Third, as described in the step shown in FIG. 2D, in order to deposit the gate metal 114 on the sample manufactured in the step shown in FIG. 2C, the sample must be placed in a vacuum unit. In this case, the thin film structure constituted by the emitter metal 113 and the oxide film 112 may be damaged by the pressure of the air trapped in each void 105.

Fourth, the presence of the voids 105 adversely affects the characteristics of the manufactured device as well, as will be described below, in addition to various problems posed in the device manufacturing process.

Referring to FIG. 1, the shape of the tip of the emitter electrode 101 in each current radiation region 104, the shape of the gate electrode 103 around this tip, and the relative positional relationship between each tip of the emitter electrode 101 and the gate electrode 103 are critical to the characteristics of the field-emission cold cathode device. It is therefore required to control these shapes with high precision. However, the pressure of the air trapped in each void 105 below the current radiation region 104 cannot be controlled in the device manufacturing process. For this reason, the pressure of the air trapped in the respective voids 105 varies depending on the devices or current radiation regions (many current radiation regions are often formed in one chip).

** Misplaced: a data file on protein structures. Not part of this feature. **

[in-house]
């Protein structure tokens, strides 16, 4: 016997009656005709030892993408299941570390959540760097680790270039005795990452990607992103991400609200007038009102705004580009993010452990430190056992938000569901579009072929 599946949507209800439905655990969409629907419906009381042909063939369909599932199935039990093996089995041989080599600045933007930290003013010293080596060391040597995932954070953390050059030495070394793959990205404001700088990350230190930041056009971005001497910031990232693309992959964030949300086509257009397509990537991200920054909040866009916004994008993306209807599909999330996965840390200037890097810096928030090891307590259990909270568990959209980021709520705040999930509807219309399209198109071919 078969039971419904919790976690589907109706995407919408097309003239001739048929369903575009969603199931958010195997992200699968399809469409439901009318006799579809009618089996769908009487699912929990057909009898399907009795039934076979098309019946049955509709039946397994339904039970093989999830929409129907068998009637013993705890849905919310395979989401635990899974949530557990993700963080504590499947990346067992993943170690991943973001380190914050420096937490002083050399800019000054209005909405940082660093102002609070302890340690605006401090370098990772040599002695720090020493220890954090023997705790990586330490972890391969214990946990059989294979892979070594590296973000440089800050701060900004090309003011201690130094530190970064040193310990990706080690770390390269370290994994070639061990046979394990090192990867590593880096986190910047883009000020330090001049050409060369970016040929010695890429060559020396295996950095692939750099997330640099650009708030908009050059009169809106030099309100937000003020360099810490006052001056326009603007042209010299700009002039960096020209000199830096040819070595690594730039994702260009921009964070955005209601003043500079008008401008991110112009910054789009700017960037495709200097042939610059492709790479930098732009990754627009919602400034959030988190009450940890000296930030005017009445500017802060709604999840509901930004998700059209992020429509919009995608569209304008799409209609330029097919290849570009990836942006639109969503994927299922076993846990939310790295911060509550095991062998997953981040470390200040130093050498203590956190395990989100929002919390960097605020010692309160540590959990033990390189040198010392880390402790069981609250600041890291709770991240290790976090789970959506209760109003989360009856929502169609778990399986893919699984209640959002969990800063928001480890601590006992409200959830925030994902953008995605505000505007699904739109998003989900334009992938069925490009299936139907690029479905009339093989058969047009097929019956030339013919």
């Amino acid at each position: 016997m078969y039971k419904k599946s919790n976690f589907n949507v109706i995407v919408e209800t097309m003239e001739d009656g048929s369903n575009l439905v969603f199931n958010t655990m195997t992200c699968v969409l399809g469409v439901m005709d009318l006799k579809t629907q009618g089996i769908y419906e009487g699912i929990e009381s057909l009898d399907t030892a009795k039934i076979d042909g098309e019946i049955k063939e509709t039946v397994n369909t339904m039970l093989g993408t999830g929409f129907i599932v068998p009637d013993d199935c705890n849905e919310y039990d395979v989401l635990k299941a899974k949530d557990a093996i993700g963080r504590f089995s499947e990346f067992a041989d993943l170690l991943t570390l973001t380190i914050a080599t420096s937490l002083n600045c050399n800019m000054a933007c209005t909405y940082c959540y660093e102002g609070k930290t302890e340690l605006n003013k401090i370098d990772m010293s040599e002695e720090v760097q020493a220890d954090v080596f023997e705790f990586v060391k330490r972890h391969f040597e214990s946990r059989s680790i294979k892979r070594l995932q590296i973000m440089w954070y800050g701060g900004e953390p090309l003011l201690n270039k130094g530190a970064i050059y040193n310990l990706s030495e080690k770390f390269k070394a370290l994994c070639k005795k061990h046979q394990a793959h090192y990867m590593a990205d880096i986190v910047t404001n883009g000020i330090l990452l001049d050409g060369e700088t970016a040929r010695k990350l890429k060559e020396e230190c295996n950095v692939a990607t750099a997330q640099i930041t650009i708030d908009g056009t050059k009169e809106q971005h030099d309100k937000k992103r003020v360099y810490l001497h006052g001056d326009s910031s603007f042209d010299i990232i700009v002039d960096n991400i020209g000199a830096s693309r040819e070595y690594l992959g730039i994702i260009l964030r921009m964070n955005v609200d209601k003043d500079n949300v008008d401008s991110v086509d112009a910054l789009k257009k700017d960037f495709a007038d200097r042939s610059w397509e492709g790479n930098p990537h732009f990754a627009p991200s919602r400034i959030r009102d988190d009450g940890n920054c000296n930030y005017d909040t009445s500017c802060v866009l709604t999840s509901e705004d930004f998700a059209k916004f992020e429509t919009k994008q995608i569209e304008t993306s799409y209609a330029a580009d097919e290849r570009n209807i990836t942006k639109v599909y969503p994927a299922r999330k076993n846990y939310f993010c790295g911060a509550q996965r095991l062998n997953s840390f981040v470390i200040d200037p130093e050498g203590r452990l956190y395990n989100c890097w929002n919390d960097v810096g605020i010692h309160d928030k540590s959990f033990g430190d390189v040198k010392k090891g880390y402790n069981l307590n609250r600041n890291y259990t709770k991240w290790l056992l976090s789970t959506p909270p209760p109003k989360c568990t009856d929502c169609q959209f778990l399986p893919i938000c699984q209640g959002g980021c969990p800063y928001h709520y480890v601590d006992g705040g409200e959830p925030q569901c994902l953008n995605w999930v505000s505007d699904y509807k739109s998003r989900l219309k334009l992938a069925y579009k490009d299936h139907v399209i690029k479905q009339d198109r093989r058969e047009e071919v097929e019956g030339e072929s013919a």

Since the emitter electrode 101 and the oxide film 102 which keep air trapped in the voids 105 are thin films, the shape of each current radiation region 104 changes depending on the magnitude of the pressure of the trapped air. For this reason, the device characteristics vary depending on the devices or current radiation regions. In addition, since the production and positions of non-bonded regions between the thin film and the glass substrate 100 cannot be controlled, the thin film structure may not be bonded to the glass substrate 100 near a ceratin current radiation region. If a voltage of a high electric field is applied to this non-bonded region, the emitter electrode 101 may peel off from the glass substrate 100.